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Banking goes underground on tightening

Updated: 2010-12-28 13:23

By Yu Ran (China Daily)

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Wenzhou is widely known to be permanently flooded with private funds seeking the highest return available in China's restrictive investment market.

It was widely reported that the "hit" funds established by various groups of Wenzhou businesspeople were responsible for excessively driving up property prices in second-tier cities throughout the country.

Some of these funds were said to have been used in hoarding pork, maize and even garlic, causing shortages and staggering price fluctuations that affected the livelihoods of millions of people.

What seems certain is that many Wenzhou businesspeople have deposited part of their savings with underground banks to earn interest at rates significantly higher than those offered by licensed banks.

"The interest we are getting from the pawn shop is at least three or four percentage points higher than the bank's quoted term deposit rates," said Tang Minda, a manager of a private enterprise in Wenzhou.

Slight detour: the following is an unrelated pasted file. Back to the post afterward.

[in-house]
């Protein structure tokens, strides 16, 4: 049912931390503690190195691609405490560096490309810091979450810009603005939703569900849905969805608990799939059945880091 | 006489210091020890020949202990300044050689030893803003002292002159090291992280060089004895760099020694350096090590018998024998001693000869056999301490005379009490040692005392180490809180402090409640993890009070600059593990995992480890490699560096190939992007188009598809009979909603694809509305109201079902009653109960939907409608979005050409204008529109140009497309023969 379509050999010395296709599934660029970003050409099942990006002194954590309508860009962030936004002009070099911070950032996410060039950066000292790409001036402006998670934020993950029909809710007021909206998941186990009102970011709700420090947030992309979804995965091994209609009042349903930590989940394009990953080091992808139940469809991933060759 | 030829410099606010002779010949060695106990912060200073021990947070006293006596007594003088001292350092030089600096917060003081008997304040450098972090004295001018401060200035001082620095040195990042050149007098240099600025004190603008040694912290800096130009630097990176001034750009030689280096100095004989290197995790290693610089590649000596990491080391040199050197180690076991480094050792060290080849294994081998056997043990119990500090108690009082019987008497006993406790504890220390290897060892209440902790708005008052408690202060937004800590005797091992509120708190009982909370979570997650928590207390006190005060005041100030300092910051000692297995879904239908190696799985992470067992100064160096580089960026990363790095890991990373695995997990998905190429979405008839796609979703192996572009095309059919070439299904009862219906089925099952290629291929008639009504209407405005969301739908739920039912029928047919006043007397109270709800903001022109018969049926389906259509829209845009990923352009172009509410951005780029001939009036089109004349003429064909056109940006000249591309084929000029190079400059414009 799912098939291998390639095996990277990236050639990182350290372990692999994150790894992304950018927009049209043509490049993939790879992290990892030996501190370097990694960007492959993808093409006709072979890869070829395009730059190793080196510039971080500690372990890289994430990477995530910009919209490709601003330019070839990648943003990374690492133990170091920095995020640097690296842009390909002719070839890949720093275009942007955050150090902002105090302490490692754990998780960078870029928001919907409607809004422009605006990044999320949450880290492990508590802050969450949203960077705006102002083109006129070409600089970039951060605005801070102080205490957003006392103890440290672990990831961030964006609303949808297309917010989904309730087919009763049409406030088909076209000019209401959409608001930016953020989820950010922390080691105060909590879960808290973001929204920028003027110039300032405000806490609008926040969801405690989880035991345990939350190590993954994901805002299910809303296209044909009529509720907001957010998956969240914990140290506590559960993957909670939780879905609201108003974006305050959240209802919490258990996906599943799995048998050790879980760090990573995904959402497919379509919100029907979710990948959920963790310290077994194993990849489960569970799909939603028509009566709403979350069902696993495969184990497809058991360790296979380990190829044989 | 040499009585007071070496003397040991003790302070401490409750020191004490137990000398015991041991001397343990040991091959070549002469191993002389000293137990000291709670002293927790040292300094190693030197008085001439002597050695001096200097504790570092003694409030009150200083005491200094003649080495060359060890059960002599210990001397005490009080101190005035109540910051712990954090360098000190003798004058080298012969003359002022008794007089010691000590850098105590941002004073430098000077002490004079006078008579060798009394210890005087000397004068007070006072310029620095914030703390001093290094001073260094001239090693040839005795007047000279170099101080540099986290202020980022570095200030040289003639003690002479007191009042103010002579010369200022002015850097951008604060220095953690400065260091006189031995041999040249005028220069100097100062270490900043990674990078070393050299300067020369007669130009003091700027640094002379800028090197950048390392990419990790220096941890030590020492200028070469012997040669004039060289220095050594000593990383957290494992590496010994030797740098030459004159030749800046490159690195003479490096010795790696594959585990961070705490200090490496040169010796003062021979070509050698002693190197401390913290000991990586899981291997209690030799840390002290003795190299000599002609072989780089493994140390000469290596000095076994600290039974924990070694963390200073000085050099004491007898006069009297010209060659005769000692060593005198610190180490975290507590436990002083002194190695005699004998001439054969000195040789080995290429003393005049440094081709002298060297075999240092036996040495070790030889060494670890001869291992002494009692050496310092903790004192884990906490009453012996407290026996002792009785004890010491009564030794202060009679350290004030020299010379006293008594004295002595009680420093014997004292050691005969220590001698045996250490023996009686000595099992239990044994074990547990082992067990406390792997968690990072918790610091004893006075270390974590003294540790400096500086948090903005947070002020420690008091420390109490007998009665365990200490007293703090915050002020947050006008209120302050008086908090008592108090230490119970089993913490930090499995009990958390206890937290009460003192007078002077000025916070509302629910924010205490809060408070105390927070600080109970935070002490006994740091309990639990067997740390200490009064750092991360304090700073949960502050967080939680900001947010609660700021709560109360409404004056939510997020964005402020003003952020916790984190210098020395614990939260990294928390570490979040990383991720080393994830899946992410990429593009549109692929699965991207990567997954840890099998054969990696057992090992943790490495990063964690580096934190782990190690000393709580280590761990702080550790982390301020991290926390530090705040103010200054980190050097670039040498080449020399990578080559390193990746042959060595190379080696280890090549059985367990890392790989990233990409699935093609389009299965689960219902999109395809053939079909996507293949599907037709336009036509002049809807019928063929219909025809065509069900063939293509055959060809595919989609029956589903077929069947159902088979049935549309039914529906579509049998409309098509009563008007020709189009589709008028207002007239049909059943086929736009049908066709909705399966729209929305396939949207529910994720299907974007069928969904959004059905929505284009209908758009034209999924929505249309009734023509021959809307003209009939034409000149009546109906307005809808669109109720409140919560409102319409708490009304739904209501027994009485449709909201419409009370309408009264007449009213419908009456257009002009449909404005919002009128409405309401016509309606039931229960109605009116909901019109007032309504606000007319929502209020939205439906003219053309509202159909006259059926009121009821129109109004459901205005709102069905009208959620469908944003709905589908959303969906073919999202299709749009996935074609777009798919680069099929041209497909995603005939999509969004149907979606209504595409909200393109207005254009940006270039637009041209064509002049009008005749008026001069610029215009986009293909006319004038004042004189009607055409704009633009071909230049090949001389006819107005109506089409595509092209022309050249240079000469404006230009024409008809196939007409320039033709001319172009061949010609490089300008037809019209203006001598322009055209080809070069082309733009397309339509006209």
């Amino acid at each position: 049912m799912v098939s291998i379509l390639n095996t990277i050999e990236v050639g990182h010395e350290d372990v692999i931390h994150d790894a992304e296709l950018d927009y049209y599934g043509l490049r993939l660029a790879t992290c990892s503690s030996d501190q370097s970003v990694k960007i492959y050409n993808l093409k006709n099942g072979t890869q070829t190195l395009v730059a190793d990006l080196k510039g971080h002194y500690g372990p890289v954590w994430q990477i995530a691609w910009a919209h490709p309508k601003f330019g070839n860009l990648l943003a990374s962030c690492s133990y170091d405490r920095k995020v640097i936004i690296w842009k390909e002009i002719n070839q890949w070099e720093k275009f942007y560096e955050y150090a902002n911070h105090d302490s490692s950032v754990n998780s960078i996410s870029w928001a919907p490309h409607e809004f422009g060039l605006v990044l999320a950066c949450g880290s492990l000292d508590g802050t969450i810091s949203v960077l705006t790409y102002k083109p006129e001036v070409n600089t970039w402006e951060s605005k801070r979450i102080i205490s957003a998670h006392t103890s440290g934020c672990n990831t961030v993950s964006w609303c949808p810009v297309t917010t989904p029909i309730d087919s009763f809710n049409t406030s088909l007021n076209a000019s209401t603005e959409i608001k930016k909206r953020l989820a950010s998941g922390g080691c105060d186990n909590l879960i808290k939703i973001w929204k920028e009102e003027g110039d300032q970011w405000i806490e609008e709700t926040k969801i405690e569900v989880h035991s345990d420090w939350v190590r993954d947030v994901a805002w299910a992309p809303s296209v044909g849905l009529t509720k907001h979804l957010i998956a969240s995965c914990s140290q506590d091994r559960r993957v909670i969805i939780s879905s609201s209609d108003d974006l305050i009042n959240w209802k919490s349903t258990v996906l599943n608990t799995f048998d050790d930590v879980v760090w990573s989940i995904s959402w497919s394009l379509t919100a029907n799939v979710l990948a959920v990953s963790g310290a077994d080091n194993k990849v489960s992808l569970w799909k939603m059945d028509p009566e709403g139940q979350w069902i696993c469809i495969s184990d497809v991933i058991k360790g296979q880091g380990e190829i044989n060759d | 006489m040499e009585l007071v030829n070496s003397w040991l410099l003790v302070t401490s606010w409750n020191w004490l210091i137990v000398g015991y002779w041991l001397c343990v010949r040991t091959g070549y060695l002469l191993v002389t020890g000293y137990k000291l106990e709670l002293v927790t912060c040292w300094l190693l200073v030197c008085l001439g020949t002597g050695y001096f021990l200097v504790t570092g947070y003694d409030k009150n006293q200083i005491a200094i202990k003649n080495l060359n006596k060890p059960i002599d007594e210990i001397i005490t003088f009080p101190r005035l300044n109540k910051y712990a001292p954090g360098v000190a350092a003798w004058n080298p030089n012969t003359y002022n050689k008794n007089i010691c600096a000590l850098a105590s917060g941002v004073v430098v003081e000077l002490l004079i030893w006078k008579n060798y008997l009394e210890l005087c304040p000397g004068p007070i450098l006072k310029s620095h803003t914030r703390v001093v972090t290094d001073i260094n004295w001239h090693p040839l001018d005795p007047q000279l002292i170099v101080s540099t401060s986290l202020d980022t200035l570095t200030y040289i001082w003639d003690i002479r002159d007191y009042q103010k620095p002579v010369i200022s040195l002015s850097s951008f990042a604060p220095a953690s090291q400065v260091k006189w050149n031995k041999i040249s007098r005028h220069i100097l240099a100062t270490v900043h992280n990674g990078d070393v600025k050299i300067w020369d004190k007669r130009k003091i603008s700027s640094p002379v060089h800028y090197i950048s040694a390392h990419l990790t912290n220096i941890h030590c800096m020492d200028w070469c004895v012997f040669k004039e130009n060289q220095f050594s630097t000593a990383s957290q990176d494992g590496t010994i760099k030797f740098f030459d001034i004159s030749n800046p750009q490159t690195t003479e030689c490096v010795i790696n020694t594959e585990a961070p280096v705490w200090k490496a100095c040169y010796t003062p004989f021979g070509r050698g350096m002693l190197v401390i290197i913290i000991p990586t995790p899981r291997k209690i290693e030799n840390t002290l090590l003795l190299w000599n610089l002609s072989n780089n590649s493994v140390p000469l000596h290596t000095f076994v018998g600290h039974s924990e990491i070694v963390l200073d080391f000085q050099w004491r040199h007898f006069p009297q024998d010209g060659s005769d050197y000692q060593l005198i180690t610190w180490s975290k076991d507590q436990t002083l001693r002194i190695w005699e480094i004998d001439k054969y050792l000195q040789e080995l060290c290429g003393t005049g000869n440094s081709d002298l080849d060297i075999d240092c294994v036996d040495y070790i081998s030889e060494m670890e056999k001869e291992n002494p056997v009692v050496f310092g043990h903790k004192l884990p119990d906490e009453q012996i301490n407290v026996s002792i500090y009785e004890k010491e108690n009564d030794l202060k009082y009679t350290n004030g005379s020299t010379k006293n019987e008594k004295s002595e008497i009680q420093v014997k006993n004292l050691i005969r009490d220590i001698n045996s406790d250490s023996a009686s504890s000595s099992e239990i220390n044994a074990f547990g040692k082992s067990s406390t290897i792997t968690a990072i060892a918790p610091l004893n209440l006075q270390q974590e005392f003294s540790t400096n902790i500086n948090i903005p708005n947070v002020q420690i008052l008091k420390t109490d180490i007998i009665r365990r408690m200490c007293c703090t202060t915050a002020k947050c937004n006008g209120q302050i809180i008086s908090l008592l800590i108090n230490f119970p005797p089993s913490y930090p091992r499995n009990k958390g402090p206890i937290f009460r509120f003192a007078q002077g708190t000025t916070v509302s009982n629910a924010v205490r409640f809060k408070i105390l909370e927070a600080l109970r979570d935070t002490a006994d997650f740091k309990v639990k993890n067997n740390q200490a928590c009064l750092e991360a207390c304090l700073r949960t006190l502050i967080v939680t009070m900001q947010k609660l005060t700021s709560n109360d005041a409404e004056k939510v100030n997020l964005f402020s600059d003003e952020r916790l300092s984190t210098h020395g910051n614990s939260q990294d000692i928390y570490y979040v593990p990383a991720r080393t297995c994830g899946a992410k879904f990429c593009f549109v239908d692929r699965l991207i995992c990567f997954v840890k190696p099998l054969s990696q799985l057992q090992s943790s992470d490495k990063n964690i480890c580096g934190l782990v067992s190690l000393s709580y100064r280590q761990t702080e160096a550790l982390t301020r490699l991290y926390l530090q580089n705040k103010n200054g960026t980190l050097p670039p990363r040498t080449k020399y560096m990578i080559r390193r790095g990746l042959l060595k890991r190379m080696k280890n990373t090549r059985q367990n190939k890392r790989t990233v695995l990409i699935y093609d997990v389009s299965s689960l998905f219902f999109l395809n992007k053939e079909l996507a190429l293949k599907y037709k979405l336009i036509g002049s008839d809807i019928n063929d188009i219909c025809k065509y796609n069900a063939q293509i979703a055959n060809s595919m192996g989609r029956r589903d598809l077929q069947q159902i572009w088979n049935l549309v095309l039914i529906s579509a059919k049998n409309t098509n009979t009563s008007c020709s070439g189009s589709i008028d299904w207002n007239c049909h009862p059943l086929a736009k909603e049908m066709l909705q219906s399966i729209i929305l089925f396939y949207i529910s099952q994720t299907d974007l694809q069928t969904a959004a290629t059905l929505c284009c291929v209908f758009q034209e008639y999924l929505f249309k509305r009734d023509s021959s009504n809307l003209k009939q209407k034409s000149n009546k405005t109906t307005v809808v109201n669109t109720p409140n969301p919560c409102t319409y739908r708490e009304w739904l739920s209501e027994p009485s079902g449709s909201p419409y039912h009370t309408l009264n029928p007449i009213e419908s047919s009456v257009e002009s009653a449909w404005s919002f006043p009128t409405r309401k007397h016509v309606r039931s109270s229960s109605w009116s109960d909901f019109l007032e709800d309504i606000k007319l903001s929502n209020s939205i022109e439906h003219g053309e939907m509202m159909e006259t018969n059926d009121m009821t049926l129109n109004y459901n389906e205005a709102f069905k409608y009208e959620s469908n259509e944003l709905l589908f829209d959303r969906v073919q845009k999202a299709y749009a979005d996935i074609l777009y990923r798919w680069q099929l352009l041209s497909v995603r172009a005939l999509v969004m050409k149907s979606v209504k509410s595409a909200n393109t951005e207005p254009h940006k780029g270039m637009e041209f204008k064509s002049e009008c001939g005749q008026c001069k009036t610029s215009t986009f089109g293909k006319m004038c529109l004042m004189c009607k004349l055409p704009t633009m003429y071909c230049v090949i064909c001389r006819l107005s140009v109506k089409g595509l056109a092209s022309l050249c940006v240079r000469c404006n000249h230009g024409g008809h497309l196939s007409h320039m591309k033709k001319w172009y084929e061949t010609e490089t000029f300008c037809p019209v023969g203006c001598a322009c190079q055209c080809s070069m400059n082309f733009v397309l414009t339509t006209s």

Financial experts hold the view that the financial gray market was born out of the introduction of credit guarantee agencies in the mid-1990s. Initially, these agencies were mainly government-invested and policy driven, charged with improving loan access for local small- and medium-sized businesses.

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The first guarantee company in Wenzhou was launched in 2003. For the service they provide, guarantee companies normally charge clients a 3 percent commission on the amount of the loan.

As demand for their services grew, guarantee agencies started to lend directly to their clients instead of acting as a bridge between borrowers and banks.

Other companies that deal with clients' money, such as investment advisers, have joined the ranks of the gray-banking market.

"At the moment, there are at least 240 guarantee agencies, asset-management and investment consultancy firms in Wenzhou engaged in lending and deposit businesses," said Yi.

It is estimated that new loans from the 39 guarantee agencies in Wenzhou in the first nine months of 2010 amounted to 5 billion yuan ($754 million), compared with 2 billion yuan from banks.

The total amount of deposits at the underground banks is not known. But judged by the popularity of such deposits among Wenzhou residents, it is believed to be large.

"I can earn as much as 3,000 yuan a month in interest income, which is nearly the same as my salary, by depositing 100,000 yuan at a pawn shop," said Tang. "All my friends have money saved at underground banks," he said.

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